So, the changeover occurs, and now we are using United Health Care. Lots of changes, but the complexities are all manageable. But then . . . the “negotiations” drag on—December . . . January . . . February. Then we start getting notices from United that we may have to obtain a different primary care provider, one who is “in-network”, since they seem not to be able to conclude their “negotiations” with CHS yet. The shocking piece of news from United is that Cabarrus Family Medicine—our PC provider network system, will soon be “out-of-network”. But, ever helpful, United offers to sign us up with a new primary care doc. They suggest a doctor by name. We check the doctor. Turns out he is a resident in training at, guess where . . . Cabarrus Family Medicine. So, it seems they don’t have a clue what they are doing.
The “negotiations” drag on. It is now nearing the end of March. Still no progress. The rhetorical war heats up, with the equivalent of name calling. I begin to think about the Arab-Israeli “negotiations”. The reason they always fail to reach an agreement is that both sides think they will/must “Win”, ergo they never really put anything worthwhile on the table. As a result, no settlement is ever reached. I imagine the same thing occurring with United and CHS. Neither side wishes to give in, lest they “lose” something of value (money). And then, while checking something on-line, my wife notes something interesting. United has already ‘assigned” us to a new primary care physician. Note, not only did they not ask our permission to assign us, they did not even have the courtesy to inform us. Oh, and it turns out the doctor to whom we were assigned is a staff physician on a local indigent care clinic in our town. Wow, that really fills us with enthusiasm.
Well, it’s really all about the money. And, as I noted in my last blog posting, when money becomes the sole criterion, then nothing else matters, including especially the wishes/interests of the people within the system-the customers/patients. No we really don’t matter at all. Money is all that matters. Oh and forget about that "continuity of care" thing. Our insurance company either doesn't understand that concept, or it has been lost in the money chase.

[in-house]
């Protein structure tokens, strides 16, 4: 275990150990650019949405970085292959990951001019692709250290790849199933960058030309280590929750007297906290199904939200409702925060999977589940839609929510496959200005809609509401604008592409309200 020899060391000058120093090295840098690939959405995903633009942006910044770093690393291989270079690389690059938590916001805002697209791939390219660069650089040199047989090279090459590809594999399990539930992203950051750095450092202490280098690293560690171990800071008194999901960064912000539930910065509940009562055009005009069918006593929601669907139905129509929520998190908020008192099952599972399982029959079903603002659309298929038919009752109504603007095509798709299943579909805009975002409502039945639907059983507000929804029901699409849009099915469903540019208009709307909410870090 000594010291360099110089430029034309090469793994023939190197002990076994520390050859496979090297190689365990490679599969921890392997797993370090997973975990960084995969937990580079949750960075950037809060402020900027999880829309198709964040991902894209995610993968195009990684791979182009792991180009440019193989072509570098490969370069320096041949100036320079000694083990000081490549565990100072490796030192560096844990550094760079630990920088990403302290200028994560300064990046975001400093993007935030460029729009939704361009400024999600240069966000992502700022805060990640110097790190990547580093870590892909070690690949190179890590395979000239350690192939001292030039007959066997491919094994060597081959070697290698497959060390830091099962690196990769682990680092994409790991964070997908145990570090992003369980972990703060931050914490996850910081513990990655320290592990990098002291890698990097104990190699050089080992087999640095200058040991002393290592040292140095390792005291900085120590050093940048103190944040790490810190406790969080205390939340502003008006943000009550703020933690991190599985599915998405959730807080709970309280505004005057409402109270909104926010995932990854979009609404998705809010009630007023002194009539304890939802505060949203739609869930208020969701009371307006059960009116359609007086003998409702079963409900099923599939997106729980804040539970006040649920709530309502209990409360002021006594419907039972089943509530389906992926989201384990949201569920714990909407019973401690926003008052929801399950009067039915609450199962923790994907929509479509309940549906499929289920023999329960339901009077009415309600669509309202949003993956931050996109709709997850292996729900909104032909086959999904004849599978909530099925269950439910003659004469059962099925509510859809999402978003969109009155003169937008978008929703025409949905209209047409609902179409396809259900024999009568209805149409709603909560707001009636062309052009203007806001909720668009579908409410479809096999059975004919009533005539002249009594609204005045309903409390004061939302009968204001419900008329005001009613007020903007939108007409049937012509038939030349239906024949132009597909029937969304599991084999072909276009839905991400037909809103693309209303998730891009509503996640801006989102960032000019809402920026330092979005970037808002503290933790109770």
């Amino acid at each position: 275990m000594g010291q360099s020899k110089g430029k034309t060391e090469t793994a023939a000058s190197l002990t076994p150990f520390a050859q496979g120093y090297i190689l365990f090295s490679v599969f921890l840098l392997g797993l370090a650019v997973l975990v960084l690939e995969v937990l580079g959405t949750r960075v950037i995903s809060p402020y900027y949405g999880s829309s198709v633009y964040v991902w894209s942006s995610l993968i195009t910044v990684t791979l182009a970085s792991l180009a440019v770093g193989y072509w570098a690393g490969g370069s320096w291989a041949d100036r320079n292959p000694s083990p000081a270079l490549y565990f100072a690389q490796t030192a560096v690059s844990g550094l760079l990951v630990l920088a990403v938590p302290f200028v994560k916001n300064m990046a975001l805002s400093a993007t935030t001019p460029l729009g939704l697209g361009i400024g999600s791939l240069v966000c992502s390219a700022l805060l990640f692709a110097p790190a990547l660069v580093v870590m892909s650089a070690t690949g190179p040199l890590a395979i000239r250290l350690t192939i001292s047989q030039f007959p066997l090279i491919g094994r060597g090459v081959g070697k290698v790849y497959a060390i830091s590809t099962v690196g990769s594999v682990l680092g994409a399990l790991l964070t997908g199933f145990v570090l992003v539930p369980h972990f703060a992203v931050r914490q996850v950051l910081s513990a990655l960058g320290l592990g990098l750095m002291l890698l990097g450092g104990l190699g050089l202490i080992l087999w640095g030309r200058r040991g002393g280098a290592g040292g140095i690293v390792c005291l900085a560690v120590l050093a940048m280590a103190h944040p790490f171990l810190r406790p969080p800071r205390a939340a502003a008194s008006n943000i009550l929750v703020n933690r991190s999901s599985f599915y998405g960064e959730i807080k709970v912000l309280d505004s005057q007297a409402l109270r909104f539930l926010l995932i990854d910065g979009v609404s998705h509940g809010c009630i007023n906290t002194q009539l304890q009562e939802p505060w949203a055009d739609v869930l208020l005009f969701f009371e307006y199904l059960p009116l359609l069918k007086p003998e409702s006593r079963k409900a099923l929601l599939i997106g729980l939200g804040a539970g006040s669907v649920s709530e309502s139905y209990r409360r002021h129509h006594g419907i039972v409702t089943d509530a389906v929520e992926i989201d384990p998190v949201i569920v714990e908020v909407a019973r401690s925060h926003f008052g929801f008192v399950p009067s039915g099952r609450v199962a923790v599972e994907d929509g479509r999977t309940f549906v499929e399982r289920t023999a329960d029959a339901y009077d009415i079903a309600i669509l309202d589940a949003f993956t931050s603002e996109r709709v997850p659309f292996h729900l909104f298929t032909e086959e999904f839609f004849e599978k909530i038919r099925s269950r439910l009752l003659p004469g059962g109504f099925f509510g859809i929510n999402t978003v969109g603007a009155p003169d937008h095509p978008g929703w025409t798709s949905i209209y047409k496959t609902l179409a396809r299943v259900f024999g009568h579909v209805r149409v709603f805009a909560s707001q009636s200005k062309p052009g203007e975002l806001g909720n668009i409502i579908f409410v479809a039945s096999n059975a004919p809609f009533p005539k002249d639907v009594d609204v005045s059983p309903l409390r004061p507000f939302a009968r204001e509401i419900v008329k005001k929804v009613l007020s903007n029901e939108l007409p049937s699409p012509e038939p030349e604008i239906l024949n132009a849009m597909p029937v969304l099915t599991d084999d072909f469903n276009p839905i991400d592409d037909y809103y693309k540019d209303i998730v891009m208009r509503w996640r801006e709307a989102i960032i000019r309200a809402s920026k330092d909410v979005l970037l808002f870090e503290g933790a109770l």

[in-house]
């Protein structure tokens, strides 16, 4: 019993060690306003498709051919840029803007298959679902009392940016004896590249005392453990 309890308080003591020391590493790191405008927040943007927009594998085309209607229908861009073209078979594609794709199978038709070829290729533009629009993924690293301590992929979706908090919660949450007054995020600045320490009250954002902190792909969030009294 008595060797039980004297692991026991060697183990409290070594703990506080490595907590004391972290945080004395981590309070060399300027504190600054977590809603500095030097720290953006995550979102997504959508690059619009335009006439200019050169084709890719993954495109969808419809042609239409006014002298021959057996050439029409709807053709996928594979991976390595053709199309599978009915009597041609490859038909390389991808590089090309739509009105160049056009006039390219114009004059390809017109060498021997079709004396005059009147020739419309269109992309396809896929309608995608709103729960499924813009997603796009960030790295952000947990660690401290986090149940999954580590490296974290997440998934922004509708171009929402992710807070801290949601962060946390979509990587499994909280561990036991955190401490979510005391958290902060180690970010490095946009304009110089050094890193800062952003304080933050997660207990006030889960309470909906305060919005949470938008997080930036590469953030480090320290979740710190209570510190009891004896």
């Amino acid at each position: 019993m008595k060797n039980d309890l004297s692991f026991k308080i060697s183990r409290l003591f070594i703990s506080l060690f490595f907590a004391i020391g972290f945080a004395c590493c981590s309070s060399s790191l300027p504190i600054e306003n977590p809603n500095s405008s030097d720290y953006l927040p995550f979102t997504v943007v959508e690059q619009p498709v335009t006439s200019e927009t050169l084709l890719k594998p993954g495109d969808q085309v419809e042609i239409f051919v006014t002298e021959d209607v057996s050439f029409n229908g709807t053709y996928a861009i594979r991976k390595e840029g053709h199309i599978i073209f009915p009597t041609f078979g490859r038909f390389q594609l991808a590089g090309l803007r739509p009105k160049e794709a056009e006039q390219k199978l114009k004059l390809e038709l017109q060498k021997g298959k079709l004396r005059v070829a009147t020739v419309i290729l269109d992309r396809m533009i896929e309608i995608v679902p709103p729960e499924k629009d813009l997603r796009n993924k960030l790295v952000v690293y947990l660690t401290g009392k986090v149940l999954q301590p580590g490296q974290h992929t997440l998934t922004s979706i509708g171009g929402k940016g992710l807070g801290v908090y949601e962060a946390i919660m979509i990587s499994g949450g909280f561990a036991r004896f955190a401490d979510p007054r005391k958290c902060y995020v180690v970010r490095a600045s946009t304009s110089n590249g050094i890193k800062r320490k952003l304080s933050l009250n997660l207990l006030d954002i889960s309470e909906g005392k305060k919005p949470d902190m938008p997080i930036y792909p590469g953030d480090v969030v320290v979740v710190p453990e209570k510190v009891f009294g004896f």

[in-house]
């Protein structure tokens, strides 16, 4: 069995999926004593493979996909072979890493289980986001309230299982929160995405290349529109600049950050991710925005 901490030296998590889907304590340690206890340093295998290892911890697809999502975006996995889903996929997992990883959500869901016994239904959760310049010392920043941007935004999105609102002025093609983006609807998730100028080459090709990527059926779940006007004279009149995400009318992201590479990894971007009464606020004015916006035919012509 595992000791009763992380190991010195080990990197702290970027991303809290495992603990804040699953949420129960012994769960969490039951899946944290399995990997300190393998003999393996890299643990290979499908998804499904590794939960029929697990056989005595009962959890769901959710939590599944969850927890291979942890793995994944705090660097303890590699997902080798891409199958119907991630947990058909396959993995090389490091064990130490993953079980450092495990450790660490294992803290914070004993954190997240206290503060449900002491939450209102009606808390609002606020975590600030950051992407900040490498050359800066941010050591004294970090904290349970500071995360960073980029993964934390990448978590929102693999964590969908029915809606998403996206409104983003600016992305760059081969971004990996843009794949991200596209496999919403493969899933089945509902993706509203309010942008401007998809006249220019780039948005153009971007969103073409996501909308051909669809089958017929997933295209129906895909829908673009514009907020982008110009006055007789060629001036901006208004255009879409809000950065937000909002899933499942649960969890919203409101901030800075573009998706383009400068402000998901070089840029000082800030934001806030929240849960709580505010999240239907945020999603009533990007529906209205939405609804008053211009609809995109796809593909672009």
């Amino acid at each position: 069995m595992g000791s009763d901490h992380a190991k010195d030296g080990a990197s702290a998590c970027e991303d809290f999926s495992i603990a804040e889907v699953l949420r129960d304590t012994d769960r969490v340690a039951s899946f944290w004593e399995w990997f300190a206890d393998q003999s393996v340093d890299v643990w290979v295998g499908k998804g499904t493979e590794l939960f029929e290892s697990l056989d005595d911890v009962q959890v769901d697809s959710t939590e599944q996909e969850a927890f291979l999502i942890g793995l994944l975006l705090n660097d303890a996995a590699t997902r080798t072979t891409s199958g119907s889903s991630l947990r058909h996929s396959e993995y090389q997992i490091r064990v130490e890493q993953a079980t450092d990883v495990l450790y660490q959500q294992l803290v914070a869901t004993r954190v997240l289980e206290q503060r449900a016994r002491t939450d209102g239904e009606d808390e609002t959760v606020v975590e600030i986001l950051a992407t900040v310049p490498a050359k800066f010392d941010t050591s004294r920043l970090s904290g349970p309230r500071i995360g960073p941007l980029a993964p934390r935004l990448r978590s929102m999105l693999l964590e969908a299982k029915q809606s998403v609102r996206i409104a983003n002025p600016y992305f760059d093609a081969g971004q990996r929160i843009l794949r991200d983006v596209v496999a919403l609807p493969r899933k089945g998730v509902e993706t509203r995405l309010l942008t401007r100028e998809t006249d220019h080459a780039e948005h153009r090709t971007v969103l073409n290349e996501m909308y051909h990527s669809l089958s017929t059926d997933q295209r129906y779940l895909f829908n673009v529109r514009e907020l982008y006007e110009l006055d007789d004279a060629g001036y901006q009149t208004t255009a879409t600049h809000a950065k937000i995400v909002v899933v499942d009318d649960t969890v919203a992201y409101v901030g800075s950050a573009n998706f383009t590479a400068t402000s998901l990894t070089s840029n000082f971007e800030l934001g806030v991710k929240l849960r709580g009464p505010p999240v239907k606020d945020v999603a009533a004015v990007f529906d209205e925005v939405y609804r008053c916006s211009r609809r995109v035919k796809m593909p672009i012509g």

So, one option is for us to have the equivalent of no insurance, i.e., we would be paying United, but be unable to access any of our regular physicians or hospital. And that brings me back to the bookends concept. See, when I was little, growing up in New York City, we didn't have regular physician or dentist visits. We simply didn't go, except when an emergency occurred (like me breaking an arm, or requiring a dozen stitches. Dental care? Nope. Regular "well-child” visits?? Nope. Dental care occurred once in a while, when I needed something done, and then I went to a dental school, where they practiced on me.
So, now, we understand that we—the insured—are the pawns in this chess game being played between United and CHS. They are quite willing to use us in any way they choose, as bargaining chips (remember that old saw about taking your football and going home?). Yep, that’s United Health Care.
So, instead, we are taking our business elsewhere. Turns out, we can switch back to our original plan, if we don’t like our new coverage, anytime within the first year. So, yeah, that’s what we will do. And our suggestion to United?? Perhaps they should go into some business they might better understand—like maybe auto insurance. Yeah, they could start a motor maintenance organization (MMO). That way, they might still screw things up, but, hey, it’s only your car, right???
Anyone for a single-payer system???? I'm in.
Anyone for a single-payer system???? I'm in.